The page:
2. i failed because of my decisions and decided not to try again
3. i failed because of someone else and i can’t win do i’m not going to try
4. i failed because of someone else and i’m going to try again, get stopped again and fail again

The first two are the “negative”, “low self esteem” approaches where you blame yourself. The optimistic, self-confidence approaches are “i give up because i can’t win” and “i failed once and i’m going to do it again”. Of the people i’ve seen who fail at something big, the vast majority of the ones i’ve seen blame someone else. i think they figure it will make them look and feel better. i have never understood why thinking “i’m a powerless bitch getting victimized by The Man and i’ll never get what i want” makes you feel better than “i made a mistake and i have the power i won’t do it again”.

Back to our story. This team of people has said that they will try again. They will not change the game in any way — no change in style, plot, art, setting, etc. — nor will they change how they market it. They will try it in a different month (October, they argue, will be a lot better than June). They will send press releases to the same magazines (although i assume they will now say “we’ve already failed, give us a second chance”). They have told us, their backers, to post more YouTube videos which, in their mind, will make the game so much more well known that they will get funded this time for sure. And that, to me, sounds like a recipe for failure.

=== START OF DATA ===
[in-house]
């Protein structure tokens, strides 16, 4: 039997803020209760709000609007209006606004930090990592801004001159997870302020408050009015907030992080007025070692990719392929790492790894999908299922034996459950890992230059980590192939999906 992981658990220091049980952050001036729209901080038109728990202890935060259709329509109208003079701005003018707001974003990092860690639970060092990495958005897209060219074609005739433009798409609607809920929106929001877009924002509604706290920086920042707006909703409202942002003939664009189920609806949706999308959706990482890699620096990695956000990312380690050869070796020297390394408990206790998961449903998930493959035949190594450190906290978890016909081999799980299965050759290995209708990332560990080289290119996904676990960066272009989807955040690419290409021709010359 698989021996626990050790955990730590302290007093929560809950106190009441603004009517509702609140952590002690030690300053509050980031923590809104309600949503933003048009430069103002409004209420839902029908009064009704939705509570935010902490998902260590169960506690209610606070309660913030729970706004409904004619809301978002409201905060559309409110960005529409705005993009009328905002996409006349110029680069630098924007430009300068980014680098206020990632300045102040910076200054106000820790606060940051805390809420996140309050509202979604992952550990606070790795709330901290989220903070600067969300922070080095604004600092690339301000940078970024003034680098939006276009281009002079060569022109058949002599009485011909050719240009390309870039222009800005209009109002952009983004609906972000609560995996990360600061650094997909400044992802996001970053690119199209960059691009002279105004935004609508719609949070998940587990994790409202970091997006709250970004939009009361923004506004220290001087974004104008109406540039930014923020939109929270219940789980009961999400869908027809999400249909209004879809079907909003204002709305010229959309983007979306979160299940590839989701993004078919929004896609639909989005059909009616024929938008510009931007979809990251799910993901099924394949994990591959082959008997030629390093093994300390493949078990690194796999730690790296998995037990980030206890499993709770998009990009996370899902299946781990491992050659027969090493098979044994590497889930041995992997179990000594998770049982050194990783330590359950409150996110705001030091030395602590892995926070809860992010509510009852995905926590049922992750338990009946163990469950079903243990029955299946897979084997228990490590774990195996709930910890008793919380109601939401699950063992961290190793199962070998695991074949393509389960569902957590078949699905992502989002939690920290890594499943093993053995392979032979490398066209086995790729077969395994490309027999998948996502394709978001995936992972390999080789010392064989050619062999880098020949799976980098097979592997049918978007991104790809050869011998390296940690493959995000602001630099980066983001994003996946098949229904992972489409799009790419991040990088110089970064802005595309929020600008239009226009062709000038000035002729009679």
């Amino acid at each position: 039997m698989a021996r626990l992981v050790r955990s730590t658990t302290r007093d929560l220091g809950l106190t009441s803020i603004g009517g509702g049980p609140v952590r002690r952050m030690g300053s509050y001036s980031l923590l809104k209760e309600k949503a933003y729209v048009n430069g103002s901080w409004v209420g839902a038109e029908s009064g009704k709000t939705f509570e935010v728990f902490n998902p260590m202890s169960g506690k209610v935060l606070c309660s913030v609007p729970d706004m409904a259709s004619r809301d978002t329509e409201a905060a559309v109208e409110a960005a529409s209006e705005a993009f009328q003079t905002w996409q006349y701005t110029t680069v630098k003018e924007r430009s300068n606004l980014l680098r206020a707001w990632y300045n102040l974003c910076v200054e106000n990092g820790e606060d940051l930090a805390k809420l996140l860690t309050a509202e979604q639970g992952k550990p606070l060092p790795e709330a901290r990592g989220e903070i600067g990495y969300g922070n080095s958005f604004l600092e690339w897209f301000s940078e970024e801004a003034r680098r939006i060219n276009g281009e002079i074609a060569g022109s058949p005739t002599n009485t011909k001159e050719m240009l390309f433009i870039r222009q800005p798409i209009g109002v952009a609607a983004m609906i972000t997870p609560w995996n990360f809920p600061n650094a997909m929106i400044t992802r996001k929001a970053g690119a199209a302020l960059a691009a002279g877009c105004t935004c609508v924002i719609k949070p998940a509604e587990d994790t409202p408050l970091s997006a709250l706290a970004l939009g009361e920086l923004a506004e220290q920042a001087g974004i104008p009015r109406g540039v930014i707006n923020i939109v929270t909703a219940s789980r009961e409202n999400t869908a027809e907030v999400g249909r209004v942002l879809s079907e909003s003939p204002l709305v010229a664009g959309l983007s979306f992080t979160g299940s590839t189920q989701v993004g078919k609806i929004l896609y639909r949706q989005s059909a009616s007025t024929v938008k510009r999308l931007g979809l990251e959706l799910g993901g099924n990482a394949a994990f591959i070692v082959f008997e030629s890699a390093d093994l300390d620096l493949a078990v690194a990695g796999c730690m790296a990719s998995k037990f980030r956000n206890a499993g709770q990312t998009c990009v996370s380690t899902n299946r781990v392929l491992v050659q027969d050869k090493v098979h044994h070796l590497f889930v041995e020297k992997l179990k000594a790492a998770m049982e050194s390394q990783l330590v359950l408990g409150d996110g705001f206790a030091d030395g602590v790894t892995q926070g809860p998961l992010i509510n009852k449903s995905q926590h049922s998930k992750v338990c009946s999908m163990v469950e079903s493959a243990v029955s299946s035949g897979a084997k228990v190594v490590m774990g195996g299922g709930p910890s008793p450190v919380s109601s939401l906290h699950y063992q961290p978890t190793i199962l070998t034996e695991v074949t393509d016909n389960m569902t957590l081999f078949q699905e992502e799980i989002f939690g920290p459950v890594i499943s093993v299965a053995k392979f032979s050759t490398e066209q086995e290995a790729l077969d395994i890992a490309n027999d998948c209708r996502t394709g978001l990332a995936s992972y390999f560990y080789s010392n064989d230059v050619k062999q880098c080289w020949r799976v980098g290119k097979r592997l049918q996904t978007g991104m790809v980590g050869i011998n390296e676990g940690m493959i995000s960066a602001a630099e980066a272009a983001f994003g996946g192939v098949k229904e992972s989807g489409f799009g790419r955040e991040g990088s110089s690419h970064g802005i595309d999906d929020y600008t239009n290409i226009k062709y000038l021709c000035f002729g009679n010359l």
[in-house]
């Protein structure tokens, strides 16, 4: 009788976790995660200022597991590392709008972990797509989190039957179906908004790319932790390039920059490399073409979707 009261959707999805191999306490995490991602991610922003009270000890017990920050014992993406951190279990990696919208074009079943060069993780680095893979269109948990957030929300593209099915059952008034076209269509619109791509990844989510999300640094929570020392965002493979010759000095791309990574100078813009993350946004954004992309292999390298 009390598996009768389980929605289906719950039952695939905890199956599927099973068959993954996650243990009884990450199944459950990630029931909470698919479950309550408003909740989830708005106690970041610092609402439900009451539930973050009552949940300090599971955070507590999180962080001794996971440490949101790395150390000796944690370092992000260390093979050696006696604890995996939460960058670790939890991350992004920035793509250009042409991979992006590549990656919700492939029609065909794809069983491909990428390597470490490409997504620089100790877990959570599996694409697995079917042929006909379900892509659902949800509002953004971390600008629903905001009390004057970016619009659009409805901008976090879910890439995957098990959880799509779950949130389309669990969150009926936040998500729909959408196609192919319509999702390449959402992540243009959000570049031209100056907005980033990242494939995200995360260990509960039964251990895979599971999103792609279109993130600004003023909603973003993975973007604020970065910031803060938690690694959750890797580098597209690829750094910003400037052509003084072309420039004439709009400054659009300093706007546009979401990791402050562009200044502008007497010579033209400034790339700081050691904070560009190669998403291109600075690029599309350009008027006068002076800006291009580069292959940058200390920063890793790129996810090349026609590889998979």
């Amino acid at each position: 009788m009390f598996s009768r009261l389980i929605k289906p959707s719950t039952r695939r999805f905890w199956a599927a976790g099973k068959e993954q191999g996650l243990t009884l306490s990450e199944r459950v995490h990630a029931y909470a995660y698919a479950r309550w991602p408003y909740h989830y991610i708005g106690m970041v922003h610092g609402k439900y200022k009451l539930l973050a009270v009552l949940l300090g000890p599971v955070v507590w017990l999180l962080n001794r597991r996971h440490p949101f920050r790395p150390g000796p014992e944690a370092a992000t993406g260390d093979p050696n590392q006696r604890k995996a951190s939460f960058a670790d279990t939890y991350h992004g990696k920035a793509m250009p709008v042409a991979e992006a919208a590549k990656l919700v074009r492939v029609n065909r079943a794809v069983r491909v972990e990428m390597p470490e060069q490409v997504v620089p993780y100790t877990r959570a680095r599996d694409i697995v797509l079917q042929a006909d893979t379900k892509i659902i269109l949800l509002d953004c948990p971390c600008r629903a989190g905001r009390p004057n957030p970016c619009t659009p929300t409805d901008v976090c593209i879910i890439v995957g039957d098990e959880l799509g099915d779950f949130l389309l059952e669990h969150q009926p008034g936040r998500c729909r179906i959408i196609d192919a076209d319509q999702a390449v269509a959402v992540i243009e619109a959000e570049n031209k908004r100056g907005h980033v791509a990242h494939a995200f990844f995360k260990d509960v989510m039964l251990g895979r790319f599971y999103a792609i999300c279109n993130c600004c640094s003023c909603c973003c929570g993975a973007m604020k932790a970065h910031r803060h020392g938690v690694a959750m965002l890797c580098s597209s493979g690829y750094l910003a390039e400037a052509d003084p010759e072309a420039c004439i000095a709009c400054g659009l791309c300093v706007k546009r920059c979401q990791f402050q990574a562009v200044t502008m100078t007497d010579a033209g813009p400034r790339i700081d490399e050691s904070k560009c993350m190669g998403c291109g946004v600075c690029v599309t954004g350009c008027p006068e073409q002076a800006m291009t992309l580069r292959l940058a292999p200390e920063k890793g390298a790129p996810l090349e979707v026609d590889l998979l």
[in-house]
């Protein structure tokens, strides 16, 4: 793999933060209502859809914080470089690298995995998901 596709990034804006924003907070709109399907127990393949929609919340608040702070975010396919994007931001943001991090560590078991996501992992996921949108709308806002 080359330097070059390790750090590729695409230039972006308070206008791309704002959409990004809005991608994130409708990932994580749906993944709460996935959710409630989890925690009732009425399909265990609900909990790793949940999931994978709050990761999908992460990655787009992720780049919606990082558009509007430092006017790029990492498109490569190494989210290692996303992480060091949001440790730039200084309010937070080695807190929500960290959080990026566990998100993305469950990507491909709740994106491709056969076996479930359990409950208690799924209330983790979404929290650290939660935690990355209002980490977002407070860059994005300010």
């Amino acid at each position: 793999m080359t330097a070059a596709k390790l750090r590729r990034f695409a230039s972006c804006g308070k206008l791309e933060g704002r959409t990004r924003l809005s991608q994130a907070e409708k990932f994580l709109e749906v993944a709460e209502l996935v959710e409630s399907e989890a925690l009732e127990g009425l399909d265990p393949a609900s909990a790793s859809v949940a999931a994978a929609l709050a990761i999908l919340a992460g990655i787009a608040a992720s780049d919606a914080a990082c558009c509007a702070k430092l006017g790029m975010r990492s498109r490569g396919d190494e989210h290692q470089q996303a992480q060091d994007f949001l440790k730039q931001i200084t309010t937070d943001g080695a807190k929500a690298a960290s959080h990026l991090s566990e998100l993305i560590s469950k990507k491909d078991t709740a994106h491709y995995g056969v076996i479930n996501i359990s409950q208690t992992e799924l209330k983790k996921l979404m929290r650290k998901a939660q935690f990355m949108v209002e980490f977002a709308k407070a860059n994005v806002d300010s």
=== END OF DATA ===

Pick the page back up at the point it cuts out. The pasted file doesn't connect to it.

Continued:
There are a lot of reasons why something might fail that have nothing to do with the thing. In this case, the novelty of backing indie games on Kickstarter has worn off, the glut of competing games has grown (a problem which killed the Apple iPhone store for indies), being an early believer and making the game a possibility often means paying much more for the game than just buying it when it’s finally done, a lot of Steam games are bad, a few high profile projects (most notably the Homestuck game) have turned out to be scams, most games are released years late and Steam has caused most people to have far more games than they have time to play. In addition, this particular team has never successfully shipped a game before and EVERYONE underestimates how hard it is — there’s no reason to believe these guys will release a good game. A lot of that isn’t their fault. Not recognizing these problems and planning for them is. What do you do about “the novelty of backing indies has worn off”? You come up with a way to deal with that. If you can’t think of one, you quit — don’t throw good money after bad. Either option is fine. Ignoring that it’s a problem and plunging head again, only this time telling your fans to do a better job, is stupid, lazy and offensive.